Xechem Pharmaceutical Nigeria Limited of Abuja, Nigeria received pharmaceutical manufacturing and laboratory equipment from several U.S. suppliers including American Plastics Technologies, Inc. of Shiller Park, IL, Fisher Scientific Company of Suwanee, GA, and the Nitra Group of Aventura, LF. This $9,389,000 loan was supported by a guarantee from the Bank PHB of Lagos, Nigeria, and the loan was provided by UPS Capital Business Credit of Hartford, CT. Ex-Im Bank provided a five-year comprehensive guarantee to the lender.

Through the use of an Ex-Im Bank medium-term loan guarantee, HSBC Bank Plc of New York, was able to provide financing to its client, A. O. IYERE Motors & Co, Ltd of Nigeria. This transaction, approved in June 2007, supported the sale of used Mack trucks and spare parts valued at $1,500,000. Capital Trailer & Equipment Co, Inc, located in Montgomery, Alabama was the supplier. This transaction was supported by a guarantee issued by Union Bank of Nigeria, under the recently established Ex-Im Bank Nigerian banking facility.

Ex-Im Bank approved a request from UPS Capital of Windsor, Connecticut, for a five-year, medium-term guarantee in the amount of $11,000,000 to support the sale of petroleum refining equipment to Amakpe International Refineries Nigeria.  The primary source of repayment will be Sterling Bank of Nigeria.  The U.S. exporter was Ventech Engineers Inc., of Pasadena, Texas.

Ex-Im Bank approved a request from HSBC Bank Plc of New York, New York, for a five-year, medium-term comprehensive guarantee in the amount of $13,117,330 to support the sale of advanced Logging While Drilling (LWD) technology and equipment to Drillog Petro Dynamics Ltd., a company located in Nigeria. Diamond Bank PLC of Nigeria issued a local bank guarantee to support this transaction.  The U.S. exporter was Halliburton Energy Services of Houston, Texas.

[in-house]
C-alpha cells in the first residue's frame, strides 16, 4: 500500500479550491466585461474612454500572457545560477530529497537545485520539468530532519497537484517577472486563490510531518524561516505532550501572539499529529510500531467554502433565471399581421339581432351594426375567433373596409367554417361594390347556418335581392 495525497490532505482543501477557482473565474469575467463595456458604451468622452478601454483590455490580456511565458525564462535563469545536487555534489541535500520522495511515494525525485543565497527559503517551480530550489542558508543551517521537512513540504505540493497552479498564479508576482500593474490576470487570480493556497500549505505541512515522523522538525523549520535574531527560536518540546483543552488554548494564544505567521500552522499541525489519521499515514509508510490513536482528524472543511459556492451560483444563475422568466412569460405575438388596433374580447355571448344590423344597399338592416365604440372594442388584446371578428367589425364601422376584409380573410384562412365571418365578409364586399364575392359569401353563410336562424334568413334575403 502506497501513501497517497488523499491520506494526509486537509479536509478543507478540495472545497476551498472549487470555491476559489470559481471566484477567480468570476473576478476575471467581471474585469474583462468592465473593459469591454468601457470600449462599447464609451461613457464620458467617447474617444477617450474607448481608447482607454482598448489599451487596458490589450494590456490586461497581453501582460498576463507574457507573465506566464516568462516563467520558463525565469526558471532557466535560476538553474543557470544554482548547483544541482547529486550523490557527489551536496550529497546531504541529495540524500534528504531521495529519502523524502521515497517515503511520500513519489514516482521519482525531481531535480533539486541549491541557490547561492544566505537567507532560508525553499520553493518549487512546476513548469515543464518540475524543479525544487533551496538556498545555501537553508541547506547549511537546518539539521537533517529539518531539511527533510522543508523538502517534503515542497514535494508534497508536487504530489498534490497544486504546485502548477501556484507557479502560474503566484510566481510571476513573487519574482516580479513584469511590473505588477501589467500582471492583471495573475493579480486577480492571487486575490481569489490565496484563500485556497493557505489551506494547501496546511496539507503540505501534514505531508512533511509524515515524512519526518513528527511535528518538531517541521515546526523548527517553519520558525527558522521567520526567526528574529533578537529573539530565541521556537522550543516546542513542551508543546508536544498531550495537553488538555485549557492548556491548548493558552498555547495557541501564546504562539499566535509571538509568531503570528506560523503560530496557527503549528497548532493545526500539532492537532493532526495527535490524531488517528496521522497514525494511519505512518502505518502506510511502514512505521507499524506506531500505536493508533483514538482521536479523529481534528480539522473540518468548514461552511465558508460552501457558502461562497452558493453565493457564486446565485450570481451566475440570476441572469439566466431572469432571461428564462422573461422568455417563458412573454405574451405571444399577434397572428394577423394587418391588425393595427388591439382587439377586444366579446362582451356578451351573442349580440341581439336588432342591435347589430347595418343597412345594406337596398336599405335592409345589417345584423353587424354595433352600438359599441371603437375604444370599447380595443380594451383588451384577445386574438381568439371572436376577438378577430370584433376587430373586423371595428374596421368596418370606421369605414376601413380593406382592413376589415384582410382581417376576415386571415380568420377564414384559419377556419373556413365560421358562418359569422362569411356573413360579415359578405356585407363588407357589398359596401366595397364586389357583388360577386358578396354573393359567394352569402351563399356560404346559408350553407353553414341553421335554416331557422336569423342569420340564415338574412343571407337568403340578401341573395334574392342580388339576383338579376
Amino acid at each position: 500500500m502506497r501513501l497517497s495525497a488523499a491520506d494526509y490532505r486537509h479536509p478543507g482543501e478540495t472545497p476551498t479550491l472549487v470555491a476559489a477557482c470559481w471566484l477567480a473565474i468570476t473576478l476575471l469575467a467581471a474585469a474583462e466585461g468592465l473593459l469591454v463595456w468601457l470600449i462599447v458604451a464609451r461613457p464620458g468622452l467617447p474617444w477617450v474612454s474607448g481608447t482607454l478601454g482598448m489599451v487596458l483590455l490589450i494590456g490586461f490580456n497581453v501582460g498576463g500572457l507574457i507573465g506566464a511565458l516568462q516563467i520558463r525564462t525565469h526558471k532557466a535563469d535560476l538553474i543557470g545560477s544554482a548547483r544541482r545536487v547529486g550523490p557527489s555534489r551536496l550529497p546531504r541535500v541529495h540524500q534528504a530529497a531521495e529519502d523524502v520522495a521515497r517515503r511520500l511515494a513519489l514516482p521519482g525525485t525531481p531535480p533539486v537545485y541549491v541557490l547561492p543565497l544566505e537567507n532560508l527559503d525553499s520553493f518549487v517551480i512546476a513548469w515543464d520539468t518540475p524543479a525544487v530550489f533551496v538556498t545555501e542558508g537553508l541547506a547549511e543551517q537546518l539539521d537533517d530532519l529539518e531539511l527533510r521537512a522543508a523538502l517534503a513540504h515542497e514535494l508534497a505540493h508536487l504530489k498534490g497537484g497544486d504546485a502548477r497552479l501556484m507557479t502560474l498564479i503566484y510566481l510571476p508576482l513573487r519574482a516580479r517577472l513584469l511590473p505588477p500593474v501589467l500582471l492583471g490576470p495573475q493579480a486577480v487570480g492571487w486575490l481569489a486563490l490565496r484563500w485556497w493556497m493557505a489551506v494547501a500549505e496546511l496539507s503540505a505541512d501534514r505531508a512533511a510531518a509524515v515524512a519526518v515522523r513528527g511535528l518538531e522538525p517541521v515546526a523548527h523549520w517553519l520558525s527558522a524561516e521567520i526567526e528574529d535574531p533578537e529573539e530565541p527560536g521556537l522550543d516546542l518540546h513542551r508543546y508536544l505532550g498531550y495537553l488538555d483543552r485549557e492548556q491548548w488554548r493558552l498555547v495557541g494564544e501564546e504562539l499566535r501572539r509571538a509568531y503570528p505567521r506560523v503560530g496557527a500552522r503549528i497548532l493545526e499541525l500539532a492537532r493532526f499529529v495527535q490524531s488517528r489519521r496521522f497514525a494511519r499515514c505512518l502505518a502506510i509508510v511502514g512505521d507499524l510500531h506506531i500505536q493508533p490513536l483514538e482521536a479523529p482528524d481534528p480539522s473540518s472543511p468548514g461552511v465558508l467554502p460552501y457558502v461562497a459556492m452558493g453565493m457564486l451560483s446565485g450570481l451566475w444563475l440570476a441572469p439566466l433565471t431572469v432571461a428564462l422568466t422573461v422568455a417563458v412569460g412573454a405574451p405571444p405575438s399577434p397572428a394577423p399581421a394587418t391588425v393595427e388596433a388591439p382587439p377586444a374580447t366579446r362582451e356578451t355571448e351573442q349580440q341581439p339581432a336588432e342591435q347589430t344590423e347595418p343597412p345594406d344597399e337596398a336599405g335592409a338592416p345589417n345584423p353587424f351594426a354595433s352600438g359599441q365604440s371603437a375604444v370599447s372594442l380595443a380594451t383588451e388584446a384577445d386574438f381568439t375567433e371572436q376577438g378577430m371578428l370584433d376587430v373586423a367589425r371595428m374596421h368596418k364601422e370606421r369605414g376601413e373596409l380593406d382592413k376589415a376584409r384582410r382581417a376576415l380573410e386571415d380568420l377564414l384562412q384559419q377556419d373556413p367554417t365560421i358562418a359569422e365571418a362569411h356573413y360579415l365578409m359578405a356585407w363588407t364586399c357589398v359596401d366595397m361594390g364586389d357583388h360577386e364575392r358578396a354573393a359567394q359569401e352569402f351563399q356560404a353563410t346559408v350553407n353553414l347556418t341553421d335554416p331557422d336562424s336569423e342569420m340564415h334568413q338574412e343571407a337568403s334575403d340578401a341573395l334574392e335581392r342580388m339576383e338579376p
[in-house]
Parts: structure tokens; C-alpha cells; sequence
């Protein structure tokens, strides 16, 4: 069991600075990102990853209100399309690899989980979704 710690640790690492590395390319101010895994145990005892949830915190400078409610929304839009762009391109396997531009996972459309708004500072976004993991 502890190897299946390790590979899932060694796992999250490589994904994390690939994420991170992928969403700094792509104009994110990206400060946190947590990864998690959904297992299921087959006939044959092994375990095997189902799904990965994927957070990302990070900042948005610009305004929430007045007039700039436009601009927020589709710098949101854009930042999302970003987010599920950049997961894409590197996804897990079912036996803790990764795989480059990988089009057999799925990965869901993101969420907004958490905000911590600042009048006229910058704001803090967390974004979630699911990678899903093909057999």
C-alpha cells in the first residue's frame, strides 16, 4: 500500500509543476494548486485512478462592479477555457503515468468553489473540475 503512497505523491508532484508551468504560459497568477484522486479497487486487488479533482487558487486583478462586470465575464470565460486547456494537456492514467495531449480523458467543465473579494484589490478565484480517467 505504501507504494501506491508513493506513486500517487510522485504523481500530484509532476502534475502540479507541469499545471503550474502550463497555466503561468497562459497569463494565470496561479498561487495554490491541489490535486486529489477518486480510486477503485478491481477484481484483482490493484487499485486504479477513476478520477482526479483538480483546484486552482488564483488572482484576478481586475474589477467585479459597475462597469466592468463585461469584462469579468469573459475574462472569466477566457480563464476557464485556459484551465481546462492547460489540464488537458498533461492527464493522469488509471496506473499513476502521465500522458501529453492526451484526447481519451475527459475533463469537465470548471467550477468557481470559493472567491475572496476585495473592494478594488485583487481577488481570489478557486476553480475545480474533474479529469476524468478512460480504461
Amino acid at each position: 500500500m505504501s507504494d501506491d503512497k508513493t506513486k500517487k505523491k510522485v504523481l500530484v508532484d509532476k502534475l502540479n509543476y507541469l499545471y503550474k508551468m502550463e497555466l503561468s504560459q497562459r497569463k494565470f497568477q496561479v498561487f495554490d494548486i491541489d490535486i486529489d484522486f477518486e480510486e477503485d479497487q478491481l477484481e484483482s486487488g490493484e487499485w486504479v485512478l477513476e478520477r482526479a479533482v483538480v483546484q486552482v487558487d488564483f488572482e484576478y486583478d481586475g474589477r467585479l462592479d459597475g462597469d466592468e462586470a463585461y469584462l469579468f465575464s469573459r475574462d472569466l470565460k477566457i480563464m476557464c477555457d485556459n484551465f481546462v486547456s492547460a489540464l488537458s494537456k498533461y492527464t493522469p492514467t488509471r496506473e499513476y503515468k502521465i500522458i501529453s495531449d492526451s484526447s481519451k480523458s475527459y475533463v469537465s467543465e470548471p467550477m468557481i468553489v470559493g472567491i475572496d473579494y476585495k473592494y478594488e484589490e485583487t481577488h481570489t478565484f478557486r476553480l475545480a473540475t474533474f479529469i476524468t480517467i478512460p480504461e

Through Ex-Im Bank’s Multi-buyer Small Business policy, Olson Inspection Services Inc of New Orleans, Louisiana executed a deal with its customer, Chevron Nigeria Ltd. This transaction supported the cost of inspection and consulting services valued at $1,000,000.

Via an Ex-Im Bank Multi-buyer Small Business policy, Strength of Nature LLC of Savannah, Georgia was able to sell $20,000 of cosmetics and hair care products to Kuddy Cosmetics International, Ltd in Nigeria.

Through the use of an Ex-Im Bank Medium-term Loan Guarantee, M&T Bank of Buffalo, New York was able to provide financing to its client, Karlflex Fisheries of Nigeria. This transaction supported the sale of three used fishing trawlers valued at $2.6 million, Mr. Vic, Incorporated located in Bayou, Alabama was the supplier. This transaction was supported by a guarantee issued by AfriBank, Nigeria under the Ex-Im Bank Nigerian Banking Facility.

Under the established Nigerian Bank Facility, Ex-Im Bank expedited the approval of a request for a Medium-term Loan Guarantee to First National Bank of Omaha.  The financing from First National Bank of Omaha supported the purchase of 45 used Mack trucks in the amount of $3.4 million by Roadmarks, a company located in Nigeria. Zenith Bank provided a local bank guarantee on this transaction and is the primary source of repayment. The U.S. exporter was Global Truck and Equipment Information of North Miami, Florida.

The Pioneer Equipment Company of Jacksonville, Florida exported $3,030,762 worth of new and refurbished rock crushing equipment to Japaul Oil & Maritime Services, Plc in Nigeria.  Assured through Ex-Im Bank’s Medium-Term Loan Guarantee policy, Sovereign Bank lent the money to Japaul Oil & Maritime Services’ bank, Intercontinental Bank PLC of Nigeria, was the guarantor.

Ex-Im Bank guaranteed a medium-term loan for $321,499 to purchase communication broadcasting equipment.  Electronics Research, Inc of Chandler, Indiana and BSW of Washington, DC exported the equipment to Megalectrics, LTD of Nigeria.  M&T Bank lent the money to Megalectrics with Diamond Bank, PLC of Nigeria as the guarantor.